data = trolley,
family = cumulative(link = "logit"),
prior = priors,
init = rep(list(inits), 4),
chains = 4, iter = 2000, seed = BAYES_SEED, cores = 4,
backend = "cmdstanr", refresh = 0,
file = "11-manual-cache/model-aci-only"
)
```

That takes a couple minutes to run, but it works great. To verify we can look at the trace plots and trank plots and see that everything converged.

```
|>
model_aci gather_draws(`^b_.*`, regex = TRUE) |>
ggplot(aes(x = .iteration, y = .value, color = factor(.chain))) +
geom_line(size = 0.1) +
scale_color_viridis_d(option = "rocket", end = 0.85) +
facet_wrap(vars(.variable), scales = "free_y")
```

```
|>
model_aci gather_draws(`^b_.*`, regex = TRUE) |>
group_by(.variable) |>
mutate(draw_rank = rank(.value)) |>
ggplot(aes(x = draw_rank, color = factor(.chain))) +
stat_bin(geom = "step", binwidth = 250, position = position_identity(), boundary = 0) +
scale_color_viridis_d(option = "rocket", end = 0.85) +
facet_wrap(vars(.variable), scales = "free_y") +
theme(axis.text.y = element_blank(), axis.title.y = element_blank(), axis.ticks.y = element_blank())
```

The Rhats and ESS are all fantastic too:

```
model_aci## Family: cumulative
## Links: mu = logit; disc = identity
## Formula: resp_ord ~ action + intention + contact
## Data: trolley (Number of observations: 9930)
## Draws: 4 chains, each with iter = 2000; warmup = 1000; thin = 1;
## total post-warmup draws = 4000
##
## Population-Level Effects:
## Estimate Est.Error l-95% CI u-95% CI Rhat Bulk_ESS Tail_ESS
## Intercept[1] -2.83 0.05 -2.92 -2.73 1.00 2892 2799
## Intercept[2] -2.15 0.04 -2.23 -2.06 1.00 3114 2989
## Intercept[3] -1.56 0.04 -1.64 -1.49 1.00 3421 3208
## Intercept[4] -0.54 0.04 -0.61 -0.47 1.00 3667 3307
## Intercept[5] 0.12 0.04 0.05 0.20 1.00 3857 3736
## Intercept[6] 1.03 0.04 0.95 1.11 1.00 4275 3232
## action -0.70 0.04 -0.78 -0.62 1.00 3835 3063
## intention -0.72 0.04 -0.79 -0.64 1.00 4295 3033
## contact -0.95 0.05 -1.04 -0.85 1.00 3861 2987
##
## Family Specific Parameters:
## Estimate Est.Error l-95% CI u-95% CI Rhat Bulk_ESS Tail_ESS
## disc 1.00 0.00 1.00 1.00 NA NA NA
##
## Draws were sampled using sample(hmc). For each parameter, Bulk_ESS
## and Tail_ESS are effective sample size measures, and Rhat is the potential
## scale reduction factor on split chains (at convergence, Rhat = 1).
```

So what the heck does this all mean? In all my past work with ordered logit models, I’ve just looked at predicted probabilities and marginal effects for each of the categories across a range of some predictor \(X\) because that seemed the easiest. Trying to interpret all these cumulative log odds scale things is really hard. We can inverse logit the cutpoints, but the coefficients for action, intention, and contact are all doing… something?… to them? Easiest way to see what’s going on is to simulate.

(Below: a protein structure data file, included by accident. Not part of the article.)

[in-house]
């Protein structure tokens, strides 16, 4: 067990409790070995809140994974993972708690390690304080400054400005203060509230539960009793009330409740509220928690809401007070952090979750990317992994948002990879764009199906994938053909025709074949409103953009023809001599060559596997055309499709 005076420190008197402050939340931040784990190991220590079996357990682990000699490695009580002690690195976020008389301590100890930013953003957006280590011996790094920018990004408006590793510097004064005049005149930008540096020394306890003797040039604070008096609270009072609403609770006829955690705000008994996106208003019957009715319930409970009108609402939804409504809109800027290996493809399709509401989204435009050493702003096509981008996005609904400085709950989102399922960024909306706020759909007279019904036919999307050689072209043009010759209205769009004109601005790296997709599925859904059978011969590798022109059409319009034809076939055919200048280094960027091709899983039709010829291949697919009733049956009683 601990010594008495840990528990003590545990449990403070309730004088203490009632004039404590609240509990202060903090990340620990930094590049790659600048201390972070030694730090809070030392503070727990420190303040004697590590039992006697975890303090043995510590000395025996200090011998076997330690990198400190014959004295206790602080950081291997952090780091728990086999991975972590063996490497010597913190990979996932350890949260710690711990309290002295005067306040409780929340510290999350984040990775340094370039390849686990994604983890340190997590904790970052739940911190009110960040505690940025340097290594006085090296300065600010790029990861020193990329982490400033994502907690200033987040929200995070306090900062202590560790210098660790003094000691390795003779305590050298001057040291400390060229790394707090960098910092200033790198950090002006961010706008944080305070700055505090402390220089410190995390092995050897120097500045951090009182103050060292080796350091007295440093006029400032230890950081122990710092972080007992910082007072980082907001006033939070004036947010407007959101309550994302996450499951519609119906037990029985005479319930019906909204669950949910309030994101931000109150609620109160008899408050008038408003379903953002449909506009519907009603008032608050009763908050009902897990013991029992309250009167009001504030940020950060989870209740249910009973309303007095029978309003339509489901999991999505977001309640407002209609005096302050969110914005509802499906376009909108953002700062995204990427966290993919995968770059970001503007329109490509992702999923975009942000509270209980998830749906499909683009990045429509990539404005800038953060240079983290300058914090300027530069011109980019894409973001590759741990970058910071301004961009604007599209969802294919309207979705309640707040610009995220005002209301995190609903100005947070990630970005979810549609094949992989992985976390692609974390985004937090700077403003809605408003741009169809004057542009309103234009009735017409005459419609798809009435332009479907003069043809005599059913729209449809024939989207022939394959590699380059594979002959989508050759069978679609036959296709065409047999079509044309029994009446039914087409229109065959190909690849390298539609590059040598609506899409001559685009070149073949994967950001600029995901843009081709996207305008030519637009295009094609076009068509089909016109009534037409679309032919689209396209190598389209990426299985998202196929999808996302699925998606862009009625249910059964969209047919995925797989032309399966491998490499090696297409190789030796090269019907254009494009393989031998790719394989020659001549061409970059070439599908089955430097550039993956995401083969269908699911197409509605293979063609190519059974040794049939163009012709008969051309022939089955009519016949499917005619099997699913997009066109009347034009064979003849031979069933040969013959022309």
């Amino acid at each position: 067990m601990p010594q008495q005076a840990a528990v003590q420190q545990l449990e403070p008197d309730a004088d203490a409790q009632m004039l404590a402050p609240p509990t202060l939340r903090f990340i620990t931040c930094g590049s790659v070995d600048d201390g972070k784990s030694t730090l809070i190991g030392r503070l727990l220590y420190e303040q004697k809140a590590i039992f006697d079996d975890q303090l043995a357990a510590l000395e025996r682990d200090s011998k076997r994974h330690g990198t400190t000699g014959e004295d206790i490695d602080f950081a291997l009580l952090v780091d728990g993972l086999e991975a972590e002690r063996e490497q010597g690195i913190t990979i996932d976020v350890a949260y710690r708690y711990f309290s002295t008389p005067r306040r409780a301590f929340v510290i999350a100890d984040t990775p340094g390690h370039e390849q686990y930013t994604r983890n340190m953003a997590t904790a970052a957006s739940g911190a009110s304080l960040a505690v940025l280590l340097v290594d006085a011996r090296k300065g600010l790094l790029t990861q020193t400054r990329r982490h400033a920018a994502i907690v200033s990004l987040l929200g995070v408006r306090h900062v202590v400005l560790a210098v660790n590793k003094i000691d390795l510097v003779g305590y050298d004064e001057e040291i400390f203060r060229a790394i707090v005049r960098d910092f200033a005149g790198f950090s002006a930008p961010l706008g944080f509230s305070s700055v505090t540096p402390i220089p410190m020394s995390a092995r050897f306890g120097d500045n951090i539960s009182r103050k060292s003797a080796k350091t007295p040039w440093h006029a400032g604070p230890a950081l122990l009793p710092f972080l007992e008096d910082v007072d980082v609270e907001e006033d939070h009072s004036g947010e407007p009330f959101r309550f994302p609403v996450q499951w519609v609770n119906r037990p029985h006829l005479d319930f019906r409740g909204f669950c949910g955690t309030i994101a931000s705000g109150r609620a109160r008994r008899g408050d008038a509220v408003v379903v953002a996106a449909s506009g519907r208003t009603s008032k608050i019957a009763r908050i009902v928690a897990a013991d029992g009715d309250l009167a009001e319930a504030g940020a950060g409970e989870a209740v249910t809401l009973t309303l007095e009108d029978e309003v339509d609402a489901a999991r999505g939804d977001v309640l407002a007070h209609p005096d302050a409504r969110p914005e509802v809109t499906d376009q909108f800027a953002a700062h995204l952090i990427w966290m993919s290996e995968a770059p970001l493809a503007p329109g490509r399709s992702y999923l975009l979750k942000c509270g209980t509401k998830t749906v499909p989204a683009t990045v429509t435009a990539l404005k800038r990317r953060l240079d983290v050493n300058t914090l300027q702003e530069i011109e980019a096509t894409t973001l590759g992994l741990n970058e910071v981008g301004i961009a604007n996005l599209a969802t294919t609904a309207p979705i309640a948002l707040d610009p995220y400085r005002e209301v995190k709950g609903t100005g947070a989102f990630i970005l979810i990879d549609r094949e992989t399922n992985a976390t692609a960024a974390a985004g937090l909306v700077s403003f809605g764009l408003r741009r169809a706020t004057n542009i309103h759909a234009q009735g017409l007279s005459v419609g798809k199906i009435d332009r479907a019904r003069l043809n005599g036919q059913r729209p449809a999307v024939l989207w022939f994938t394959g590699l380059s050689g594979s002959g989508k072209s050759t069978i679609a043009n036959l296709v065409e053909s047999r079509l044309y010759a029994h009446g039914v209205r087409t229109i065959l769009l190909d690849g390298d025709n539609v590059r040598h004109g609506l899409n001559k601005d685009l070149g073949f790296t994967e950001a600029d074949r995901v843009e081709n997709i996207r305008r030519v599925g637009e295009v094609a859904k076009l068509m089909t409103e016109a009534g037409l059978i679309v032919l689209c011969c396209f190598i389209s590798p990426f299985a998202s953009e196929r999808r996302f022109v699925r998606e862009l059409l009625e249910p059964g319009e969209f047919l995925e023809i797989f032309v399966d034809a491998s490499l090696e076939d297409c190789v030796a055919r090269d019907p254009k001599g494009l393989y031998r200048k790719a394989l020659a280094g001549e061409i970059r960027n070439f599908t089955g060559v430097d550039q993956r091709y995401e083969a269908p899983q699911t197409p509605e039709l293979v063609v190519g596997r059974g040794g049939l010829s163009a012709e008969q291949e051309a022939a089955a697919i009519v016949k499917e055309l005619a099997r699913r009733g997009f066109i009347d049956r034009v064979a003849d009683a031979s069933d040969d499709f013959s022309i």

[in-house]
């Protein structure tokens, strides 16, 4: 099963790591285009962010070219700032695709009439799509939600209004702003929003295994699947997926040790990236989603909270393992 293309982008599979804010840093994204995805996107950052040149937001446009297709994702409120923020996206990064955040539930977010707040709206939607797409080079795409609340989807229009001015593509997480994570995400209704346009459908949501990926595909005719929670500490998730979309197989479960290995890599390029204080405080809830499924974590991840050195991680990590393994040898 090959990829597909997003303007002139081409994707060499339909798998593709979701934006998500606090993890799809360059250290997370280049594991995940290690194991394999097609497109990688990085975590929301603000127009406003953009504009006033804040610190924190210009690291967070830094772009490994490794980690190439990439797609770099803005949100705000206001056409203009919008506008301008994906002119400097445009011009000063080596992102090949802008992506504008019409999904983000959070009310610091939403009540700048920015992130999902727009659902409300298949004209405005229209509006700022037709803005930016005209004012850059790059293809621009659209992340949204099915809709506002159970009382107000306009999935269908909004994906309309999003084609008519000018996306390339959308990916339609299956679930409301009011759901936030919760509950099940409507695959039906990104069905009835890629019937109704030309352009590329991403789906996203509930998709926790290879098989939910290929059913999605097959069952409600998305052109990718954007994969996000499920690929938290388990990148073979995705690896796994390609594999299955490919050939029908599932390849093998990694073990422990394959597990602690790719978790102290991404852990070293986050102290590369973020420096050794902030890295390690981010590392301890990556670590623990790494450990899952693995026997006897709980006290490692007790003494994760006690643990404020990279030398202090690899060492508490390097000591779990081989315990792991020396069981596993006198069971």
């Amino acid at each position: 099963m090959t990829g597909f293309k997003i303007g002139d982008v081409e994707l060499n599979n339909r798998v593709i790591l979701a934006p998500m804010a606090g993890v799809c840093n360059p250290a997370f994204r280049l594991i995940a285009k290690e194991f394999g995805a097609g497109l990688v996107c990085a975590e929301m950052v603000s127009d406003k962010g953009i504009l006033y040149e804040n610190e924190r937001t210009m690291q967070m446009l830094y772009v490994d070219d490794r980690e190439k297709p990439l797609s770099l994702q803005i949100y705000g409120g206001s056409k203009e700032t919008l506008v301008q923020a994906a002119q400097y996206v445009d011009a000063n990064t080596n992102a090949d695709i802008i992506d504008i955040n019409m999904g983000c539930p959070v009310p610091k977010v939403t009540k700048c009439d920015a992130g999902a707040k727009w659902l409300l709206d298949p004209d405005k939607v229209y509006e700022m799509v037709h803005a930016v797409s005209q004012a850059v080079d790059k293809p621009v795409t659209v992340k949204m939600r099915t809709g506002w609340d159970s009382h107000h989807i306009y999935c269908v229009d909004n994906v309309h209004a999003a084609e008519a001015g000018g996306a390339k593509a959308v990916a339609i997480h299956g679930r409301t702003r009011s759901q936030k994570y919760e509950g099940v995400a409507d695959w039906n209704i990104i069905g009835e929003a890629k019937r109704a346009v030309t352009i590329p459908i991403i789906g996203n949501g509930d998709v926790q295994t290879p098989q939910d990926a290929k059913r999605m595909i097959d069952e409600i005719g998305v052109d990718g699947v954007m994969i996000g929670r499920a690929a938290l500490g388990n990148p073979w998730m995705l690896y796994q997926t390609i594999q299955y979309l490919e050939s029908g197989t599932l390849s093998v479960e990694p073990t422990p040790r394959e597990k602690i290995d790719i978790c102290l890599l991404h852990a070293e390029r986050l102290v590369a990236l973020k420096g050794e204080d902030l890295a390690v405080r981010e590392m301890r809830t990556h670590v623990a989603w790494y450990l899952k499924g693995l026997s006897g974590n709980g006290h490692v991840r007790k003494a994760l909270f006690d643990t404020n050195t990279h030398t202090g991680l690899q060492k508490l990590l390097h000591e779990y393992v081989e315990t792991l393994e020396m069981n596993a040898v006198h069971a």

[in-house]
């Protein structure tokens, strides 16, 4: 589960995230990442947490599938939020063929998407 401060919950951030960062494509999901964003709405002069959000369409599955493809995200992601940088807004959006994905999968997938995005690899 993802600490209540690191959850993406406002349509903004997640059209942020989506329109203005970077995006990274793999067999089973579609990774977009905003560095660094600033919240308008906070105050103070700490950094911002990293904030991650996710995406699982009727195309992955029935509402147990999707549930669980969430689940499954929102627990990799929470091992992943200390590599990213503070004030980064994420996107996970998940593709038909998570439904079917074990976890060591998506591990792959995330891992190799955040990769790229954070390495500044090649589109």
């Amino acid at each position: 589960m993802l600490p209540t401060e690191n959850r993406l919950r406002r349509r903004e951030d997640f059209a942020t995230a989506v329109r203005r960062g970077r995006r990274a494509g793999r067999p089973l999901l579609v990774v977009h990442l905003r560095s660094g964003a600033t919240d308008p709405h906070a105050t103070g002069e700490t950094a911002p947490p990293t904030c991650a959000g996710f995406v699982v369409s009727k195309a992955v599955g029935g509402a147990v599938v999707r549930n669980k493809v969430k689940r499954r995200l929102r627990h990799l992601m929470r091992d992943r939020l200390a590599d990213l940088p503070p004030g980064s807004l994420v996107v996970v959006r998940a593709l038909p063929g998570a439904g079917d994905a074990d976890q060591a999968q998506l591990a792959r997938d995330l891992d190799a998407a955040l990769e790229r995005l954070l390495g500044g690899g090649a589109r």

```
<- tribble(
simulated_conditions ~title, ~newdata,
"A = 0, I = 0, C = 0", tibble(action = 0, intention = 0, contact = 0),
"A = 0, I = 1, C = 0", tibble(action = 0, intention = 1, contact = 0),
"A = 1, I = 0, C = 0", tibble(action = 1, intention = 0, contact = 0),
"A = 1, I = 1, C = 0", tibble(action = 1, intention = 1, contact = 0),
"A = 0, I = 0, C = 1", tibble(action = 0, intention = 0, contact = 1),
"A = 0, I = 1, C = 1", tibble(action = 0, intention = 1, contact = 1)
|>
) mutate(pred_plot = map2(newdata, title, ~{
|>
model_aci add_predicted_draws(newdata = .x) |>
ungroup() |>
count(.prediction) |>
mutate(prop = n / sum(n),
prop_nice = label_percent(accuracy = 0.1)(prop)) |>
ggplot(aes(x = .prediction, y = n)) +
geom_col(aes(fill = .prediction)) +
geom_text(aes(y = 50, label = prop_nice), color = "white", size = 2.5,
angle = 90, hjust = 0) +
scale_y_continuous(labels = label_comma()) +
scale_fill_viridis_d(option = "rocket", end = 0.85, guide = "none") +
labs(x = "Response", y = "Count",
title = .y) +
theme(plot.title = element_text(size = rel(1), hjust = 0.5))
}))
wrap_plots(simulated_conditions$pred_plot, nrow = 2, byrow = FALSE)
```

When we move from all the conditions being off (A = 0, I = 0, C = 0) and then flip on Intention, the probability of the story seeming appropriate drops. Originally the most common response was a 7; now it’s a 4. Flipping A to 1 also increases the probability of lower categories, and using both A and I makes 1s really common. The same thing happens with C—flipping C to 1 increases the probability of 4, and when using both I and C, 1 becomes the most common response. The coefficients for all these covariates are negative, so enabling them shifts the distribution down and makes lower response values more likely.